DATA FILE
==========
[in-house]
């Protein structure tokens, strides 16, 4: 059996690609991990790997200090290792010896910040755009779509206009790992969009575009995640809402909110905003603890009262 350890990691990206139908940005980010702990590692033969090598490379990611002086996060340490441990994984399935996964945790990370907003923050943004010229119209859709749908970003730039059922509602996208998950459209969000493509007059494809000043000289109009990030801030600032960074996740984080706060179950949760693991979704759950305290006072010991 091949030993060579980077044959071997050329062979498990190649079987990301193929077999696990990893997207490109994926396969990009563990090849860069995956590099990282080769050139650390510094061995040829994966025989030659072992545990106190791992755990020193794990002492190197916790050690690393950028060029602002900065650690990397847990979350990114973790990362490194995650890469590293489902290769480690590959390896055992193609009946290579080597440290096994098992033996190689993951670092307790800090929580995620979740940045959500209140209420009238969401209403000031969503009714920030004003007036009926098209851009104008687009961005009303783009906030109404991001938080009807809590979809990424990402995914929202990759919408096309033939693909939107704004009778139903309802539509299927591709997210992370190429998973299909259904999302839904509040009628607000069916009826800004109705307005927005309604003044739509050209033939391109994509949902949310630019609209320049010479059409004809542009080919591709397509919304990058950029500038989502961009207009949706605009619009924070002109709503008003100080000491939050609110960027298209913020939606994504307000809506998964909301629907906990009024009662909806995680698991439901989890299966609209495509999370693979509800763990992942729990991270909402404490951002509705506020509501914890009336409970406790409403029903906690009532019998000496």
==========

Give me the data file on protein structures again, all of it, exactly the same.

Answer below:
[in-house]
């Protein structure tokens, strides 16, 4: 059996690609991990790997200090290792010896910040755009779509206009790992969009575009995640809402909110905003603890009262 350890990691990206139908940005980010702990590692033969090598490379990611002086996060340490441990994984399935996964945790990370907003923050943004010229119209859709749908970003730039059922509602996208998950459209969000493509007059494809000043000289109009990030801030600032960074996740984080706060179950949760693991979704759950305290006072010991 091949030993060579980077044959071997050329062979498990190649079987990301193929077999696990990893997207490109994926396969990009563990090849860069995956590099990282080769050139650390510094061995040829994966025989030659072992545990106190791992755990020193794990002492190197916790050690690393950028060029602002900065650690990397847990979350990114973790990362490194995650890469590293489902290769480690590959390896055992193609009946290579080597440290096994098992033996190689993951670092307790800090929580995620979740940045959500209140209420009238969401209403000031969503009714920030004003007036009926098209851009104008687009961005009303783009906030109404991001938080009807809590979809990424990402995914929202990759919408096309033939693909939107704004009778139903309802539509299927591709997210992370190429998973299909259904999302839904509040009628607000069916009826800004109705307005927005309604003044739509050209033939391109994509949902949310630019609209320049010479059409004809542009080919591709397509919304990058950029500038989502961009207009949706605009619009924070002109709503008003100080000491939050609110960027298209913020939606994504307000809506998964909301629907906990009024009662909806995680698991439901989890299966609209495509999370693979509800763990992942729990991270909402404490951002509705506020509501914890009336409970406790409403029903906690009532019998000496």